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The Burning Girl    by Mark Billingham order for
Burning Girl
by Mark Billingham
Order:  USA  Can
William Morrow, 2005 (2004)
Hardcover, Audio, CD
* *   Reviewed by J. A. Kaszuba Locke

A girl was set on fire twenty years before this story opens, amidst turf warfare involving North London gangs. Now, a killer lurks, someone who carves the letter 'X' on the living victim. A common thread seems to connect the criminal activities of racketeers, the smuggling of human and non-human cargo, and a letter distributed to business owners - 'Nearly half of all New Businesses fail within the first three years! Don't be one of the Unlucky Ones! Call us right now and buy yourself some peace of mind!'

Ex-DCI Carol Chamberlain awakens from another dream, as real as the incident that occurred twenty-years before in a case assigned to her. A young girl named Jessica Clarke was set on fire, while she sat on a fence with friends. The wrong girl was targeted. After all these years, Carol begins receiving threatening phone calls. 'I burned her', the caller says. But, it couldn't be Gordon Rooker, serving his sentence after he confessed to the crime. In addition to Chamberlain's nightmares, someone is setting fire to objects outside her home. She can't quite make out the face, it's just a man in the dark.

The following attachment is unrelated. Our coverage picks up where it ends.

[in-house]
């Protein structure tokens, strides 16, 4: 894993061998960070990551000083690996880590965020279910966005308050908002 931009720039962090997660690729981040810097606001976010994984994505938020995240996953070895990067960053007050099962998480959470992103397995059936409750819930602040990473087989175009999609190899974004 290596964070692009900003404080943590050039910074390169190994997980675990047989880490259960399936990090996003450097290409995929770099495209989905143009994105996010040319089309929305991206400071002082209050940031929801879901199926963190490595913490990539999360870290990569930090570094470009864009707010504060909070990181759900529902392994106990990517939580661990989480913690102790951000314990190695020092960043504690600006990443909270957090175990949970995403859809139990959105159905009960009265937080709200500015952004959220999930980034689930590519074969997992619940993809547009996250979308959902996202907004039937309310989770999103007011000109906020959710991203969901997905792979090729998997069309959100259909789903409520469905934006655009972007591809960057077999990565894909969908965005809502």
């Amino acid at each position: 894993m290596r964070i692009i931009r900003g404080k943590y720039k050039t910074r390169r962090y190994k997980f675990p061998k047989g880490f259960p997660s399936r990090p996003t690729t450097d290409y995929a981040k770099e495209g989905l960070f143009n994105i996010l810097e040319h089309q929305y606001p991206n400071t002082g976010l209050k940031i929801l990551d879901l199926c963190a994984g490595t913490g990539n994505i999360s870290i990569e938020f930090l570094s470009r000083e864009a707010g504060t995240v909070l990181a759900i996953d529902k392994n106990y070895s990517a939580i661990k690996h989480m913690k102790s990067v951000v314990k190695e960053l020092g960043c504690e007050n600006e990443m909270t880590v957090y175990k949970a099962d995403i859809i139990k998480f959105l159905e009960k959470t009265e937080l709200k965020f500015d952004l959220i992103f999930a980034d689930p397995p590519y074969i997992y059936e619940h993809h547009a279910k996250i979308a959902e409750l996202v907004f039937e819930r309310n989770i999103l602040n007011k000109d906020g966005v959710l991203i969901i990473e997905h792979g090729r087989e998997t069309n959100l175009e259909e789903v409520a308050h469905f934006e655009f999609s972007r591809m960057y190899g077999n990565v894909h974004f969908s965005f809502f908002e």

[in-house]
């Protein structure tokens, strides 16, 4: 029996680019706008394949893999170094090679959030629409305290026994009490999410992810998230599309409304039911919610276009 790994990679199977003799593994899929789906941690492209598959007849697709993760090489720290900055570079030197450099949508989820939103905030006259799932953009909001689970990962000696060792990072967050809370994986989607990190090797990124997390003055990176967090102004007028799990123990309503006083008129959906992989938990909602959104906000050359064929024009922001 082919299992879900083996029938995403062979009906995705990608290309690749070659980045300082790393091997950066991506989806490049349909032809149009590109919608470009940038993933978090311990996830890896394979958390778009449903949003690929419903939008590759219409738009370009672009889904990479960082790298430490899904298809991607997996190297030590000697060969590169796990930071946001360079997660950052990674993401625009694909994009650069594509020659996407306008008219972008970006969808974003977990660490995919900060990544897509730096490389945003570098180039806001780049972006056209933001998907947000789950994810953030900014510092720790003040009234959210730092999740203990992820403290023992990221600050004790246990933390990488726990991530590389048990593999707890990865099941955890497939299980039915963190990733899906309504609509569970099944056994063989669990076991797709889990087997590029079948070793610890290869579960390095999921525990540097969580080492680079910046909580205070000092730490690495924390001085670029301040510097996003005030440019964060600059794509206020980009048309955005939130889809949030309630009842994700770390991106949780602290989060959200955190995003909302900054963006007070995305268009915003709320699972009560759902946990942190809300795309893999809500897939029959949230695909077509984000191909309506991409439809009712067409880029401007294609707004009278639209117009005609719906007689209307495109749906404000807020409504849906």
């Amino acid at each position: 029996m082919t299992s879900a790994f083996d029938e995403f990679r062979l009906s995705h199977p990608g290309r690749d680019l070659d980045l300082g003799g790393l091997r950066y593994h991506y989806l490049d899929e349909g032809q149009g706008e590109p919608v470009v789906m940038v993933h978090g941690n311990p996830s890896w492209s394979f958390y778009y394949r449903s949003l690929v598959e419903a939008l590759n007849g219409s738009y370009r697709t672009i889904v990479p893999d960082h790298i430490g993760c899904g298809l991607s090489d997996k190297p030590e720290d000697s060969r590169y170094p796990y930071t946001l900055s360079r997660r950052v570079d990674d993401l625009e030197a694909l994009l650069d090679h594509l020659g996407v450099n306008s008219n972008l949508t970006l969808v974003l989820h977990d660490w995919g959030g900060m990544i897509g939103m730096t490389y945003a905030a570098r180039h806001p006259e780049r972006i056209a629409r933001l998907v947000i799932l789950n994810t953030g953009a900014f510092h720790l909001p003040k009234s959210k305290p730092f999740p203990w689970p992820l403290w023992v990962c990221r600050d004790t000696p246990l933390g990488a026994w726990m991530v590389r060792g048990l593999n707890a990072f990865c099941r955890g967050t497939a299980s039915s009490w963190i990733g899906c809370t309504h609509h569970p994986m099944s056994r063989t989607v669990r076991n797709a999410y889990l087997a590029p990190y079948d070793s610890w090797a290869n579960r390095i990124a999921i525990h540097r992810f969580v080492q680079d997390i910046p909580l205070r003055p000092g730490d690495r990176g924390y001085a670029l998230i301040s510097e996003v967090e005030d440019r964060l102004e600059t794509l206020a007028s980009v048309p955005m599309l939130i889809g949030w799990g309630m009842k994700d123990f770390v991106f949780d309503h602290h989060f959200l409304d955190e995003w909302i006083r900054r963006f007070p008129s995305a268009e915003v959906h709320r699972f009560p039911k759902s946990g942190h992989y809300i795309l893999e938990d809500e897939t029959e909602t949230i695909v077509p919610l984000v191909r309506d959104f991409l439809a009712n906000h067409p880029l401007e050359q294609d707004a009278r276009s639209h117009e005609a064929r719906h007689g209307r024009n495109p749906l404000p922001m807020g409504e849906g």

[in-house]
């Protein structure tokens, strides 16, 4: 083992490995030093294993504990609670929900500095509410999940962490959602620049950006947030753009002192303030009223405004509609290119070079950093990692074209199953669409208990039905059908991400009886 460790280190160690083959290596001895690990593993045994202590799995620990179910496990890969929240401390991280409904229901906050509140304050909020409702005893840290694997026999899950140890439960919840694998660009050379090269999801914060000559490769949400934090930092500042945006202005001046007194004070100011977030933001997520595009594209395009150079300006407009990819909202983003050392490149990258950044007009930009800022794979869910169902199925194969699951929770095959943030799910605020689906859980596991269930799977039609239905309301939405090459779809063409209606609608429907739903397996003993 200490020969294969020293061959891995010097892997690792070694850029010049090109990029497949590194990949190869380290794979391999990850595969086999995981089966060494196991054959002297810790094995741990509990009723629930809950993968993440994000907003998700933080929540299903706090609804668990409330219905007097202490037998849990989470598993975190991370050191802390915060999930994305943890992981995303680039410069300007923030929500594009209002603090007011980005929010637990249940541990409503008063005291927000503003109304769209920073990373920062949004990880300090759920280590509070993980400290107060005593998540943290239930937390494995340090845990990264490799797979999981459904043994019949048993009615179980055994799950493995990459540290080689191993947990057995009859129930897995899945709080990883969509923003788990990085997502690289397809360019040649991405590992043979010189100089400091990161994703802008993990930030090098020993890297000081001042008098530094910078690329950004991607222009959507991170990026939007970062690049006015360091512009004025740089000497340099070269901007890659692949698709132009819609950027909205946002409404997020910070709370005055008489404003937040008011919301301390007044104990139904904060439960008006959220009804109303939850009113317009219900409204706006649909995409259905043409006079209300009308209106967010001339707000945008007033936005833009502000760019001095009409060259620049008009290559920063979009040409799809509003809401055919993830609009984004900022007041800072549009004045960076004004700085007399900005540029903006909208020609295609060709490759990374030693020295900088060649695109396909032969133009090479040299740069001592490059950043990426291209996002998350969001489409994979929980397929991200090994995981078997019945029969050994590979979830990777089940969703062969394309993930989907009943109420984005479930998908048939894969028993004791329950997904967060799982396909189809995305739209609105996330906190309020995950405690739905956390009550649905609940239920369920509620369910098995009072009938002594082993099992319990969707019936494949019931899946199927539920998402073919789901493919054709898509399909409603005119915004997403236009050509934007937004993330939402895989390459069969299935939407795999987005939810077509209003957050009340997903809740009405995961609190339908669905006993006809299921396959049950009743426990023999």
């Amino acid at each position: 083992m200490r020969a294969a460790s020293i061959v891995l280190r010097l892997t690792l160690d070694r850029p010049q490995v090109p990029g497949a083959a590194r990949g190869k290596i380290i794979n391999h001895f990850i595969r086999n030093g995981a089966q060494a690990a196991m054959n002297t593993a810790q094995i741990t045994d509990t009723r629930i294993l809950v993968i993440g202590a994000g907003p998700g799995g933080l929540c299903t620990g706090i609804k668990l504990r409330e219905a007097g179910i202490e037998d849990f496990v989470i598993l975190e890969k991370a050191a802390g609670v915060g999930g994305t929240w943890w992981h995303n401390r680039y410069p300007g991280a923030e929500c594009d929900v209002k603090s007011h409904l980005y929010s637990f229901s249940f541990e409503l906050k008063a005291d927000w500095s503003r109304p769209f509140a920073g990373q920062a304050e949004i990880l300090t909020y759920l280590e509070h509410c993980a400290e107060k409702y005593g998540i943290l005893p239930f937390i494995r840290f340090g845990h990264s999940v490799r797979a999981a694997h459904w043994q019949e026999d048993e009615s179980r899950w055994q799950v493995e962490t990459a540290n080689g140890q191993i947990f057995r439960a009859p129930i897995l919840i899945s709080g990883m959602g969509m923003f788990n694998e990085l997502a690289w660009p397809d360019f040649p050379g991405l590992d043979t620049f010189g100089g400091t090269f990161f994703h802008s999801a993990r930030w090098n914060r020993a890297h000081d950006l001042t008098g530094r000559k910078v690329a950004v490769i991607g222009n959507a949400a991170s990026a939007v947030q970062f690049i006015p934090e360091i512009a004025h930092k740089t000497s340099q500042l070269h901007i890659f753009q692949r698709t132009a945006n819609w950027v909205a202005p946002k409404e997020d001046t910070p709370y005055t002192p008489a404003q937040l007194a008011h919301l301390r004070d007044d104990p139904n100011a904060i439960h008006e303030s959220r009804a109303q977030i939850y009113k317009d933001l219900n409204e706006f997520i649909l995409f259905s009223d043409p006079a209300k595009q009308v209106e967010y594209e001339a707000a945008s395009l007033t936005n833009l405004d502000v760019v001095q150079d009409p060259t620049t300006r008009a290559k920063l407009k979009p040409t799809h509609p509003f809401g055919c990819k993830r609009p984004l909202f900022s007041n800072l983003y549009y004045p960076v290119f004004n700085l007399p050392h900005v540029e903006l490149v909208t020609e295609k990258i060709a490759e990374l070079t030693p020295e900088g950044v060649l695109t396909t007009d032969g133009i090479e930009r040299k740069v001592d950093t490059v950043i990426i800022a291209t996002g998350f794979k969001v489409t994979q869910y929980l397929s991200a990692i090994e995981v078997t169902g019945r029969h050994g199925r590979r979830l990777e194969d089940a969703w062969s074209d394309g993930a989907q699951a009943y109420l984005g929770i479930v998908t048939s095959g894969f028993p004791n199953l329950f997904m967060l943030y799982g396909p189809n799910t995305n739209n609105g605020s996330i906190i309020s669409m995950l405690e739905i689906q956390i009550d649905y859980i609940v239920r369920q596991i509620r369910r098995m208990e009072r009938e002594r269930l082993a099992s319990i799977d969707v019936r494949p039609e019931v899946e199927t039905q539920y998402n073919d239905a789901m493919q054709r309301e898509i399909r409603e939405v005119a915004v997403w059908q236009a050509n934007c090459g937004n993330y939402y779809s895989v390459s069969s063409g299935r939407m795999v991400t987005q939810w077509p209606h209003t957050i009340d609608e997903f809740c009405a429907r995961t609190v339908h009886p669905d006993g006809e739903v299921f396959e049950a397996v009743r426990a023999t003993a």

DI Tom Thorne and his team have been assigned to assist the Serious and Organized Crime Unit - West. Thorne offers support to his friend Chamberlain. He visits and questions prisoner Rooker, who admits that warlord Billy Ryan assigned him the contract killing of Kevin Kelly's youngest daughter. The prisoner now declares he did not commit the crime, but confessed in order to be incarcerated and escape Ryan's wrath. After the burning, gang boss Kelly turned his operation over to William Ryan, who later married Kelly's daughter Alison.

Now divorced from Ryan, Alison shows up at police headquarters to meet with Thorne. The excerpts from Jessica's diary, the verbal exchange with the DI, and the intended victim's description of helplessness while watching her friend Jessica suffer, are very effective. 'I'm Alison Kelly, Jessica Clarke was my best friend. I was the one she got mistaken for ... The first thing I knew was when Jess ran at me, and I stepped out of the way. Do you understand that? All I could do was watch it, then. I heard the crackle when it reached her hair'. Thorne arrives home one evening to find an 'X' carved on his door. When Thorne's father dies in a kitchen fire, Tom wonders if it was an Alzheimer's related accident, or arson.

Though The Burning Girl is neither an intense nor a suspenseful read, Mark Billingham offers mystery lovers a good plot. The flow is bumpy - as the author jumps from one scenario to another within the content of a page, making it a challenge to gain a sense of who's who and what's what - and American readers would benefit from a glossary for English slang, such as 'shagger' and 'flash kitchens'. I recommend the novel to readers who appreciate an author who writes with humanity. But, beware of some gruesome imagery, and be wary of plot twists. Billingham also has to his credits Lazybones and Scaredy Cat.

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